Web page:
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For some classes of expatriates returning to Kerala, the State insists on 7 days institutional quarantine. If the person tests negative for COVID-19 thereafter, s/he is allowed to home quarantine for the remaining 7 days
The Kerala High Court on Friday was told that the Central Government's policy of mandatory 14-day institutional protocol for expatriates returning to India amid the COVID is mandatory.
Appearing for the Centre, Advocate Suvin R Menon further asserted that the Kerala Government's divergent policy of allowing 7 days' home quarantine in the event of testing negative after the 7th day of institutional quarantine in some cases must be stopped immediately.
The submissions were made before a Bench of Justices Anu Sivaraman and MR Anitha on a plea moved by one, Sabu Stephen, for making 14-day institutional quarantine mandatory for all persons crossing into Kerala amid the coronavirus pandemic.
The Kerala High Court was earlier informed by the State that in case of some returning expatriates, such as those from the UAE, a rapid antibody test is conducted before they are allowed to board the flight to India. These persons are only allowed to board the flight if they test negative for COVID-19.
In such cases, the State was allowing the NRIs to quarantine themselves at home if they test negative for the virus on the 7th day of institutional quarantine after their return.
The Central Government's protocol, however, insists on a 14-day institutional quarantine across the board. On Friday, the Centre's counsel submitted,
The Central Government's quarantine protocol for 14-day institutional protocol was mandatory and the Kerala Government should stop its divergent protocol immediately;
The Central Government's protocol must be publicised widely. Those NRIs unwilling to comply with the same may choose not to return;
The Kerala High Court may decide on whether to direct the return of those NRIs who were allowed to go home for quarantine after the 7th day on institutional quarantine.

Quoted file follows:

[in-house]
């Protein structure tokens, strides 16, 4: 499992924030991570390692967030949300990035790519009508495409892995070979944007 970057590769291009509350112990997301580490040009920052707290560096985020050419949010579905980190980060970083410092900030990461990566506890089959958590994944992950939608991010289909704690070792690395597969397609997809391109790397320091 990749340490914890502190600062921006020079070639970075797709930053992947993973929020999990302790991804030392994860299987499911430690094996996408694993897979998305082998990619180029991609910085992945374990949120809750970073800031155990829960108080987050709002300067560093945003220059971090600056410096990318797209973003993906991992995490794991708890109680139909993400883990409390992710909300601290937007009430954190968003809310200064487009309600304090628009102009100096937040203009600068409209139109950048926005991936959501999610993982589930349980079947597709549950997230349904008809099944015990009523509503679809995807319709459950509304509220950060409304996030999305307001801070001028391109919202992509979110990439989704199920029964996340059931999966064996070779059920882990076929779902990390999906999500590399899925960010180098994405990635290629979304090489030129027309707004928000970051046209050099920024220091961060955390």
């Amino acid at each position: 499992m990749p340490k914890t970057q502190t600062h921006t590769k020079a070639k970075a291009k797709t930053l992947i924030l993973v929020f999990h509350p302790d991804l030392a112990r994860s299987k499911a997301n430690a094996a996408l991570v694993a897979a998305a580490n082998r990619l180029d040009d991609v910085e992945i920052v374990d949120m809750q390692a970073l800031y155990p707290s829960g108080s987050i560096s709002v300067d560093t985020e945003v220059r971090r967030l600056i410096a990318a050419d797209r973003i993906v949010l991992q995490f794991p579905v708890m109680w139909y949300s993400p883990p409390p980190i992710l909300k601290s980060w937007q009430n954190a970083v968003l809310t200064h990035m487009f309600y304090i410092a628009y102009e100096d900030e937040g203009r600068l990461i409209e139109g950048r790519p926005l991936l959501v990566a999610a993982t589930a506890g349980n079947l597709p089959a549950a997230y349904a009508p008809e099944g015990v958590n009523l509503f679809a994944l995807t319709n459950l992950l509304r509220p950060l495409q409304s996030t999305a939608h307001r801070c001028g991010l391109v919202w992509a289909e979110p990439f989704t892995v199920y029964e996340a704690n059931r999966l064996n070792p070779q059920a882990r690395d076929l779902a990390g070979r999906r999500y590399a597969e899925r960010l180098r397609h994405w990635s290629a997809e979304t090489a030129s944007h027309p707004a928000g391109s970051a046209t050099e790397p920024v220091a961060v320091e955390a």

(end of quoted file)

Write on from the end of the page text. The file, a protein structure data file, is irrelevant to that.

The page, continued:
The Kerala High Court today orally observed that it is not for the Court to decide whether to direct the return of those who have already been allowed to go for home quarantine. In response, the Centre's counsel remarked that the Central Government may then direct their return.
Menon also added that of the 18 persons who were found to be COVID-19 positive in Kerala recently, the State Government was yet to disclose how many were in institutional quarantine and how many were quarantined at home.
Further, concern was also raised over certain persons being allowed to go home if there was a death in the family. Such persons may have interacted with larger crowds, Menon said.
Menon also submitted that the Central Protocol is being insisted upon since the issue involves the entry of persons from other countries, where different strains of the coronavirus may be prevalent, unlike the case with persons crossing state borders.
Appearing party-in-person, Stephen remarked that for a few days Kerala reported no cases of COVID-19 and that the number of cases rose more recently. As such, he pushed for making the 14-day institutional quarantine protocol mandatory in Kerala.
The matter has now been posted to May 18, on a request by the AAG for time to brief the Government on the issue.
Appearing for the State today, AAG Ranjith Thampan told the Court that the Centre's statement in this case had not reached the State's Chief Secretary at the time. Therefore, he sought time to obtain instructions.